February 17, 2020

Hot supervisor races and a slew of tax measures are on the menu of East Bay primary ballots

Besides choosing a presidential candidate, East Bay residents next month will get to pick a new Alameda County supervisor to succeed a longtime incumbent and decide whether a beleaguered Contra Costa assessor should get a seat on that county’s board of supervisors.

The March 3 primary election ballots for residents in Alameda and Contra counties also are chock-full with school bond and parcel tax measures, as well as a myriad of taxes to pay for everything from homeless services to new fire stations to transportation improvements to children’s health care.

Although city council races won’t take place until the November general election, supervisor seats on boards in Contra Costa and Alameda counties are up for grabs in the primary.

In Alameda County, the District 1 seat will be open because longtime Supervisor Scott Haggerty decided not to seek re-election. Four candidates are vying for the seat, which encompasses Livermore, Dublin and much of Fremont. They are Dublin Mayor David Haubert, Fremont Councilman Vinne Bacon, Dublin Councilwoman Melissa Hernandez and state Sen. Bob Wieckowski.

District 4 Supervisor Nate Miley is defending his District 4 seat against Esther Goolsby, who works with Communities for a Better Environment; and District 5 Supervisor Keith Carson is being challenged by Albany City Councilman Nick Pilch.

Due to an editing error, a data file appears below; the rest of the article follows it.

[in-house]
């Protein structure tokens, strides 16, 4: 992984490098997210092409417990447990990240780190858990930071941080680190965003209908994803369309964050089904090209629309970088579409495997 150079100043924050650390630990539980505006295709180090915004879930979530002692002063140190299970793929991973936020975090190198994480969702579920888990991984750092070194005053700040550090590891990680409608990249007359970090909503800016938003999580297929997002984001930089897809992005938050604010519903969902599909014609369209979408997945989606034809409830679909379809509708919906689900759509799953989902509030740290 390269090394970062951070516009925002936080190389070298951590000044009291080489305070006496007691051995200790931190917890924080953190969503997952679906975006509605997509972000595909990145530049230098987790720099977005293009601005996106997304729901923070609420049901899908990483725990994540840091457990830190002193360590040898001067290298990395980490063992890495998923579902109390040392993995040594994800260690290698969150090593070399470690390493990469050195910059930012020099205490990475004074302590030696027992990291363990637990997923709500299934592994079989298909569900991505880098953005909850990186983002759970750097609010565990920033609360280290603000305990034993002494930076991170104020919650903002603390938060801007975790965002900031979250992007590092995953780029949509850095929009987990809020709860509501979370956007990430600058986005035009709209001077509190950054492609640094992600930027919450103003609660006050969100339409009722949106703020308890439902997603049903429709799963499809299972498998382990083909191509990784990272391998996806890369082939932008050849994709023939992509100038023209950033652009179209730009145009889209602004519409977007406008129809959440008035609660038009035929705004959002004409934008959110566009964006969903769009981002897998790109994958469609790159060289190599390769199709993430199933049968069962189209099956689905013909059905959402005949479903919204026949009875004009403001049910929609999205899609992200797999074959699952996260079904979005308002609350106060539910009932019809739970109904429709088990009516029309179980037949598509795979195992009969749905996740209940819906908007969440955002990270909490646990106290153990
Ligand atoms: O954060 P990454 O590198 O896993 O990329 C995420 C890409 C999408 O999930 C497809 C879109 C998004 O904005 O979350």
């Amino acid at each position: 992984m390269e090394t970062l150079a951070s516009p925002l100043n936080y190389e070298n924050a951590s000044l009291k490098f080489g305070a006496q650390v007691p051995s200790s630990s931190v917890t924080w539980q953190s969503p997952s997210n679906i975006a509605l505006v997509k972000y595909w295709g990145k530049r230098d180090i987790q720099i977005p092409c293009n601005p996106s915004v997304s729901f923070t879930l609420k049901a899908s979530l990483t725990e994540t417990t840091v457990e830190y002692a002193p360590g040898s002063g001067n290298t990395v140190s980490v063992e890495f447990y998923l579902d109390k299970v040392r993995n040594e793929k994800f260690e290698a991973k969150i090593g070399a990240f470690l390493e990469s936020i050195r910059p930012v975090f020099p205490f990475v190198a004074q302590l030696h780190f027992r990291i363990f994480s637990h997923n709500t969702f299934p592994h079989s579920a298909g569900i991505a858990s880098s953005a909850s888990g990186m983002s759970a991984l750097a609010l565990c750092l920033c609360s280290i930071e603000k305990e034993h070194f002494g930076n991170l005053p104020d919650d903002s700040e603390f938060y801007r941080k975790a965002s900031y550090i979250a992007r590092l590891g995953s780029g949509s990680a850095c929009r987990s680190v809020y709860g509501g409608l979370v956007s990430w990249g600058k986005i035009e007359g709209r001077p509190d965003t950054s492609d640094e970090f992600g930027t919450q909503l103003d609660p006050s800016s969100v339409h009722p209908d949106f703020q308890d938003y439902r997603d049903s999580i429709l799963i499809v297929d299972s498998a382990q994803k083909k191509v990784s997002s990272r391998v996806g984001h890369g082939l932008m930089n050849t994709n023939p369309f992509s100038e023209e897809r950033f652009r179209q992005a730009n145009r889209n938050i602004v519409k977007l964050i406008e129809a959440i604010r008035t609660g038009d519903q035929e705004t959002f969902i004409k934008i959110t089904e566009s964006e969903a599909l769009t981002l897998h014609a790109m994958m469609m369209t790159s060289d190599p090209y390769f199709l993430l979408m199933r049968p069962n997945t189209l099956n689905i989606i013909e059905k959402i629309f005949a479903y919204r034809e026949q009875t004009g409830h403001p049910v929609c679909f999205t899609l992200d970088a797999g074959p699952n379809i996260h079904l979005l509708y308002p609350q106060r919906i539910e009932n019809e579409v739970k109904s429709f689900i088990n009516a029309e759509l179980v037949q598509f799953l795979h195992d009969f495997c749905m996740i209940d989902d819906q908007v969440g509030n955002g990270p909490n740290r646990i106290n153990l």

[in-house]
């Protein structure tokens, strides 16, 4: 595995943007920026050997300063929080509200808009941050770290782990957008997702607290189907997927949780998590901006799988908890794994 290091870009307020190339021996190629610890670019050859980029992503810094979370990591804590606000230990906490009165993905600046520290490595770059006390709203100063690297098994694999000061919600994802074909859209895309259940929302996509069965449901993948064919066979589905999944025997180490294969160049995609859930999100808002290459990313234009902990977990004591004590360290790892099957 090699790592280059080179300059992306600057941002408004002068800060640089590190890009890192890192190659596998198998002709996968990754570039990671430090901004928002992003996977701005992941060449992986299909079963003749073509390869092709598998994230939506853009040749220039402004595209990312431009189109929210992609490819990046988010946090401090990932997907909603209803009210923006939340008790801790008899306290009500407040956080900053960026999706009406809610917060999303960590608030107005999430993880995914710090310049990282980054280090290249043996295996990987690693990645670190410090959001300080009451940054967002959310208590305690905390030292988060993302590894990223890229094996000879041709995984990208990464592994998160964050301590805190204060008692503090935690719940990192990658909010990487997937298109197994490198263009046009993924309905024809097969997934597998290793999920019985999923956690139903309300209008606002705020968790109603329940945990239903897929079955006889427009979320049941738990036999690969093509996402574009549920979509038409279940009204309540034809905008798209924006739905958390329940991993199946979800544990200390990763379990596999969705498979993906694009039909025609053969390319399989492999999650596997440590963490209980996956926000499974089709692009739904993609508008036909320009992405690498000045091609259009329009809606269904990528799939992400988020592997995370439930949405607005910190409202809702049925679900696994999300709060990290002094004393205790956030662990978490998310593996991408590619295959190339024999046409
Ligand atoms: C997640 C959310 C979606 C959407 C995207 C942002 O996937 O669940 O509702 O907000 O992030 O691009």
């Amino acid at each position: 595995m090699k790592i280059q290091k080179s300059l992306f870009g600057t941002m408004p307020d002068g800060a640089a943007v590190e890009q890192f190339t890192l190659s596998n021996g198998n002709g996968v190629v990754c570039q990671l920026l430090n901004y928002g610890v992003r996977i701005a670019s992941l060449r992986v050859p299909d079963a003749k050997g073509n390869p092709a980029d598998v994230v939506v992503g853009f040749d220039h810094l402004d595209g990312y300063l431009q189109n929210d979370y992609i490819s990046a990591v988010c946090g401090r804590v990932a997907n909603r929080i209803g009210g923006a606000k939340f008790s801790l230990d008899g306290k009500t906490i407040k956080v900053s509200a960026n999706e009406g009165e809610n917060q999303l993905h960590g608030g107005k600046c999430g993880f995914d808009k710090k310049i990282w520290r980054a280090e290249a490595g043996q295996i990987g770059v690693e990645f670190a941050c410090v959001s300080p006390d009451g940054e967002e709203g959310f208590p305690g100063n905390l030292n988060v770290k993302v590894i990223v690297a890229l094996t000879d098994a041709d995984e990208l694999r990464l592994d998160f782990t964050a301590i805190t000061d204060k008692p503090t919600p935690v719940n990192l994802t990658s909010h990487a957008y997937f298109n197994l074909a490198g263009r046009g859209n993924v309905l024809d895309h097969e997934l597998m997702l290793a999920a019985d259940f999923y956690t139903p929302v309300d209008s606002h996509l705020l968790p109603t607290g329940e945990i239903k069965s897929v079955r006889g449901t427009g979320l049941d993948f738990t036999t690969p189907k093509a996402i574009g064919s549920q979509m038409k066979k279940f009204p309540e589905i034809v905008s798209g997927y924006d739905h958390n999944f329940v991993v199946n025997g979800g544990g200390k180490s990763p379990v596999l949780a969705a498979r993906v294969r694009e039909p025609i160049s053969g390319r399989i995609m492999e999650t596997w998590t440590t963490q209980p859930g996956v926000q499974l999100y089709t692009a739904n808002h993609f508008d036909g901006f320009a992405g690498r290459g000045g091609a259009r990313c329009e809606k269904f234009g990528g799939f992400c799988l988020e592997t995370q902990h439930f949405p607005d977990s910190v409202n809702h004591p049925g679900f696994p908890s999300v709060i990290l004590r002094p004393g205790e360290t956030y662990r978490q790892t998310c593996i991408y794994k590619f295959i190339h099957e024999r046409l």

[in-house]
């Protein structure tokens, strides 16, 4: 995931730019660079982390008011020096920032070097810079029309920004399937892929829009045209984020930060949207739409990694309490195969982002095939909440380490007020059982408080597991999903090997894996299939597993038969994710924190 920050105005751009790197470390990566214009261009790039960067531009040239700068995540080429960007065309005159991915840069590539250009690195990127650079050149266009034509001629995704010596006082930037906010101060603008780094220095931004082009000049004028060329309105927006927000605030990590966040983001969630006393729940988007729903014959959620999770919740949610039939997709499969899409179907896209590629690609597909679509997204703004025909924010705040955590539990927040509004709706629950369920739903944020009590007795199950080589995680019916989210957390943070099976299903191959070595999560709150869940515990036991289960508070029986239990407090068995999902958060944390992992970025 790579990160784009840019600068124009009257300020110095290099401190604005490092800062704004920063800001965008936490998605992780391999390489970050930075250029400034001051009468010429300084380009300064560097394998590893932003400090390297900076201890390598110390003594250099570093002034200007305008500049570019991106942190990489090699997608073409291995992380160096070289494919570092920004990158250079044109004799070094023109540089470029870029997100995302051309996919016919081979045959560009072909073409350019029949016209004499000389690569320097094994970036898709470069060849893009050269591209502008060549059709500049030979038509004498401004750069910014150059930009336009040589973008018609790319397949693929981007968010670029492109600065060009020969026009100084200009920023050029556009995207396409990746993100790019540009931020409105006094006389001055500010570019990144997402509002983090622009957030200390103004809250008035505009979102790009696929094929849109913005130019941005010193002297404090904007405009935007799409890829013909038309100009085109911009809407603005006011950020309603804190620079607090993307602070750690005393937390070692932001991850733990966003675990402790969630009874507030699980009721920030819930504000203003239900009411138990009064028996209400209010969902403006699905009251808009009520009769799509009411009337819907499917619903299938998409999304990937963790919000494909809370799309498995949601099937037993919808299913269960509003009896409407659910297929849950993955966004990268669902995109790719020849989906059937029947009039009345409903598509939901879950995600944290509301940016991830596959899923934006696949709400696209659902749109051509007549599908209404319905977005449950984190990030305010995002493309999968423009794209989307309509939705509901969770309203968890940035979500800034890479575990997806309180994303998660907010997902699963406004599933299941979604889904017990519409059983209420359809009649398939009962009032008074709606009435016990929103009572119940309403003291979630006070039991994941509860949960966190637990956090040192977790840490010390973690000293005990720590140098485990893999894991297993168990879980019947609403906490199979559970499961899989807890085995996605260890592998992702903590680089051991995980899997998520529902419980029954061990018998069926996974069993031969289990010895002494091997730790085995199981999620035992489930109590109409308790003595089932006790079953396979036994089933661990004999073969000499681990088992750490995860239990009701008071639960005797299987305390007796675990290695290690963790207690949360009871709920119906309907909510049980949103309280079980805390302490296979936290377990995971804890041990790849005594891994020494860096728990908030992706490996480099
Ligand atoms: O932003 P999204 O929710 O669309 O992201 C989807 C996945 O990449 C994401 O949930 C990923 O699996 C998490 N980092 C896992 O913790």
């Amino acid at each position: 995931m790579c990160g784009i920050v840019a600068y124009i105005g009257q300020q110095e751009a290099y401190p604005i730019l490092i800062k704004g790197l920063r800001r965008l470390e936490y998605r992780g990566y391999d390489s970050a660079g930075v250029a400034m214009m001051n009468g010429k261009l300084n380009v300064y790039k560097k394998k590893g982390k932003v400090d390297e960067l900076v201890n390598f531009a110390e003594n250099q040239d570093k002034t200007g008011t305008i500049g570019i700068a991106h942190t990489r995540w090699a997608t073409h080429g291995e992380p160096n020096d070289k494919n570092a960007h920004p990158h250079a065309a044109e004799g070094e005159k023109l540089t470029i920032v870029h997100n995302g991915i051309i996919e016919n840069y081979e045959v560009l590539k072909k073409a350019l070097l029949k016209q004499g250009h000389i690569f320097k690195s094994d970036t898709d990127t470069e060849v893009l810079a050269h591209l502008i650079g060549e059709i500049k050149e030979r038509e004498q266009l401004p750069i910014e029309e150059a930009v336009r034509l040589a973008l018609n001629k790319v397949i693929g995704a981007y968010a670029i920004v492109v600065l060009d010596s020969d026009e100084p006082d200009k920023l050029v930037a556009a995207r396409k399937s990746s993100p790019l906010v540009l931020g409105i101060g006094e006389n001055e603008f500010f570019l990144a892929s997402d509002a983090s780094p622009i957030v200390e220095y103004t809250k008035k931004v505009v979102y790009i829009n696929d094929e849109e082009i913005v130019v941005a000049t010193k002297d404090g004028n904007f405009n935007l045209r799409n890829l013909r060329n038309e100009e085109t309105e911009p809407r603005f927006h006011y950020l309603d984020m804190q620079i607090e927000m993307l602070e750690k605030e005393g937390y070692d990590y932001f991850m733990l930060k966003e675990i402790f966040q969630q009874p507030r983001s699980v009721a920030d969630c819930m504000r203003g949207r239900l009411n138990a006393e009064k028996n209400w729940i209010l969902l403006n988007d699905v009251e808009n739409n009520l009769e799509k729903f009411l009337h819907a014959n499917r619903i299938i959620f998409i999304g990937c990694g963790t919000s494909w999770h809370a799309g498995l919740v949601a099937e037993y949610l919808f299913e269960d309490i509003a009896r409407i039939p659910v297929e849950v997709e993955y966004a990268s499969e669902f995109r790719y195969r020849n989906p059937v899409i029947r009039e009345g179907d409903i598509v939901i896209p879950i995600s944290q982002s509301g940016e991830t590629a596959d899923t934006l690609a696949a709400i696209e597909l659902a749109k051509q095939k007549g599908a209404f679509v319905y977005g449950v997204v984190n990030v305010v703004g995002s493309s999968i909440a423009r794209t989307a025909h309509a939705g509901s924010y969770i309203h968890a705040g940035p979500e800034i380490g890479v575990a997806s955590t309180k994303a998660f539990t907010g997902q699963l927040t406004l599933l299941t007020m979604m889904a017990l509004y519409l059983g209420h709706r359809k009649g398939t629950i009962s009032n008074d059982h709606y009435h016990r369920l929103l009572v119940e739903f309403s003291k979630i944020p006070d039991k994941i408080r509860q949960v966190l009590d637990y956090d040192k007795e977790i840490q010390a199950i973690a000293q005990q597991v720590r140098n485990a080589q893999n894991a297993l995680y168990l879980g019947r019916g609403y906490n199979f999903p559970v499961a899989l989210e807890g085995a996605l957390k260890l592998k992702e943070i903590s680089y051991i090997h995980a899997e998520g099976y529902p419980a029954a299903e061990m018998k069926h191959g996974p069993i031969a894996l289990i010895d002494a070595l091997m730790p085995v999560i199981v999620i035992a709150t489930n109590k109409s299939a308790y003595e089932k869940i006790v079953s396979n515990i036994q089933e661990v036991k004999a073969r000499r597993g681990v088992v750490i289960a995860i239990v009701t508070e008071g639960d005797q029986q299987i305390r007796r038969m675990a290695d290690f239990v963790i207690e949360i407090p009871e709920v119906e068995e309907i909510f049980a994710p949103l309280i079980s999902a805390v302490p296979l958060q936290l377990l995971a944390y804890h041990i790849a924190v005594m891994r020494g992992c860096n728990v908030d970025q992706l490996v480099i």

In Contra Costa County, County Assessor Gus Kramer, who is facing a trial over accusations that he sexually harassed his employees and created a hostile work environment, is challenging District 5 Supervisor Federal Glover, a two-decade incumbent. Sean Trambley, a Martinez planning commissioner, also is running for the seat.

In District 3, Supervisor Diane Burgis will face off against Paul Seger, a retired teacher who serves on the Diablo Water District. In District 2, Supervisor Candace Andersen is unopposed.

School districts throughout the East Bay are asking voters to dip into their pocketbooks.

In Antioch, Measure T calls for creation of a new school facilities improvement district whose residents would pay a parcel tax of $60 per $100,000 of their homes’ assessed value to upgrade school infrastructure.

The West Contra Costa Unified School District is pushing Measure R, a $575 million bond that would pay for school construction costs. It would cost property owners $60 per $100,000 of assessed valuation.

Measure J in Dublin would increase the property tax rate from about $157 per $100,000 assessed value to $207 to finish construction of a high school.

In San Leandro, Measure N would raise property taxes to $179 per $100,000 of assessed valuation for school improvements.

Sunol Glen Unified School District’s Measure O would generate $9.5 million for improvements to its single school at a cost to property owners of $59 per $100,000 of assessed value.

The Lafayette School District is asking voters to approve a $290 parcel tax to help finance its elementary and middle schools. Nearby Moraga School District wants voters to renew a $192 parcel tax for school operations.

Berkeley Unified wants voters to approve a 12-year parcel tax to fund staff salaries and a 10-year maintenance tax — both based on the square footage of a home …read more

Source:: The Mercury News – Politics


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